Landscapes of non-existing villages. Reading the cultural landscape of mid-mountains in Central Europe (Poland case study)

Authors and Affiliations: 

Agnieszka Latocha, Mariusz Szymanowski, Małgorzata Wieczorek
University of Wrocław, Institute of Geography and Regional Development, Poland (all authors)

Corresponding author: 
Agnieszka Latocha

Many European mountains and highlands have witnessed land abandonment in recent decades with resulting substantial landscape changes (MacDonald et al. 2000). In our research we present that problem for Polish mountains with special focus on the Kłodzko region, which belong to one of the most depopulated in theSudety Mountains, SW Poland. The study area was subject to many changes within the last 150 years, which included political (i.e. state border), national, social, demographic, cultural and economic alterations (Ciok 1995). They resulted in large scale depopulation (up to 90-100% with almost 40 villages which disappeared completely) and land use changes. The socio-economic processes were mirrored in the changes of landscape pattern, such as decline of arable land and settlement network, and increase in forests and grasslands. However, the traces of former human activities are still visible in the contemporary landscape and can be regarded as witnesses of past cultural landscapes. These activities included: intense agriculture, mining, industry and water management. Also the remains of the old settlement network are preserved in the landscape as ruins of buildings, ruin mounds or settlement terraces. A large number of sacral monuments is another typical characteristics of the Kłodzko region. They include both pilgrimage centres and numerous examples of the small, roadside sacral architecture. The human-induced habitat changes, which turned out to be very persistent in spite of land-use changes, are another example of long-term transformations of cultural landscape in the region.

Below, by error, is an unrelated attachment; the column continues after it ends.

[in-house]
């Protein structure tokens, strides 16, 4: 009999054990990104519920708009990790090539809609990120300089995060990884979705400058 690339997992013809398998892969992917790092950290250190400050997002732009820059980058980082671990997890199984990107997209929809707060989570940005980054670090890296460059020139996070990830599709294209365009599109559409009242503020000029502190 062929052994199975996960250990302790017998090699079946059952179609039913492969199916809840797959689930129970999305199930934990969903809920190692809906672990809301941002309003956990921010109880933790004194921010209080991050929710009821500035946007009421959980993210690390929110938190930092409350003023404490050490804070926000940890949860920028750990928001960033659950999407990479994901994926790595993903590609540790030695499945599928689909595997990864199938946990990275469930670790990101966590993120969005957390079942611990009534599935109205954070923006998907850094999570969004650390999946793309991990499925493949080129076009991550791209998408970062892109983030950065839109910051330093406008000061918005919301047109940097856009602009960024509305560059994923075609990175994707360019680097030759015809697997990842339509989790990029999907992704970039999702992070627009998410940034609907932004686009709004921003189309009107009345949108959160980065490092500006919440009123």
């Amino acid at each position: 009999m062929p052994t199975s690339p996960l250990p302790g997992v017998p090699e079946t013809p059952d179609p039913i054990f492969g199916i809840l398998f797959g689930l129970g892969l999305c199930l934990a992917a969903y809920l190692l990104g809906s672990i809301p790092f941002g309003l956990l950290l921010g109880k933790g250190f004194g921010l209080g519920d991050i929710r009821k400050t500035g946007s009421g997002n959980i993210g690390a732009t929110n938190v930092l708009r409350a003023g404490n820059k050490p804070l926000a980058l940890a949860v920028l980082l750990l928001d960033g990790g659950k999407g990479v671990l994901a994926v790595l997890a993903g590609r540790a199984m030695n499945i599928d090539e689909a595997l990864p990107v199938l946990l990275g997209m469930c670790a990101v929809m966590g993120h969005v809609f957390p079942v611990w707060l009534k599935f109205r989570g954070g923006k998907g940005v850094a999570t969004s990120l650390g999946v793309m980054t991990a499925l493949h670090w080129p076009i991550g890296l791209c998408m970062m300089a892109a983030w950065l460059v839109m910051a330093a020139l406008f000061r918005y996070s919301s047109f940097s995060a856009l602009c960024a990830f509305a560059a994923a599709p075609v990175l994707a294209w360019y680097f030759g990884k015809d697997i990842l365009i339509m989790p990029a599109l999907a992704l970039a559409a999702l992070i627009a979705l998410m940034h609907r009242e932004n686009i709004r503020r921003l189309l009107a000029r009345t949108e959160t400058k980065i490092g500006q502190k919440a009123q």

The aim of the study was to assess the type and extent of landscape changes in the Kłodzko region in the last 150 years on the one hand, and to assess the persistence and contemporary use of past cultural landscapes on the other hand. The study addressed the following research questions: (1) What was the scale and spatial distribution of depopulation?, (2) What are the landscape results of depopulation and land abandonment?, (3) What is left in the landscape after the vanished villages? (4) What is the present role of the non-existing villages? The study was based on pre- and postwar population censuses, on historical and present cartographic data and on detailed field work, including inventory of the remains of the past cultural landscapes and on the botanical survey.
Due to large amount of persistent traces of cultural heritage in the contemporary landscape, the study area represents a high potential for becoming a „landscape history laboratory” (Antrop 2005). However, for many years the cultural heritage of the area was neglected, as it was regarded as “foreign” heritage. In recent time the cultural landscape of Kłodzko region started to be promoted. If properly interpreted it can become a vital component of the process of rebuilding the regional identity, which was almost completely lost after the World War II. The educational paths and information boards make people acquainted with the complex history of the region by explaining its traces embedded in the landscape. Many of the historical buildings and monuments have been also renovated or reconstructed. However, the scale of these processes is still not sufficient and degradation of cultural heritage and landscape values still proceeds in many places.


Antrop M (2005) Why landscapes of the past are important for the future? Landscape and Urban Planning 70(1–2):21–34.

Ciok S (1995) Zmiany ludnościowe i osadnicze w Sudetach. Acta Universitatis Wratislaviensis, Prace Inst. Geogr. Ser. B 13:51–64.

MacDonald D., Crabtree J.R., Wiesinger G., Dax T., Stamou N., Fleury P., Gutierre, Lazpita J., Gibo, A. (2000) Agricultural abandonment in mountains areas of Europe: environmental consequences and policy response. J. Environ. Manag. 59: 47–69.

Oral or poster: 
Oral presentation
Abstract order: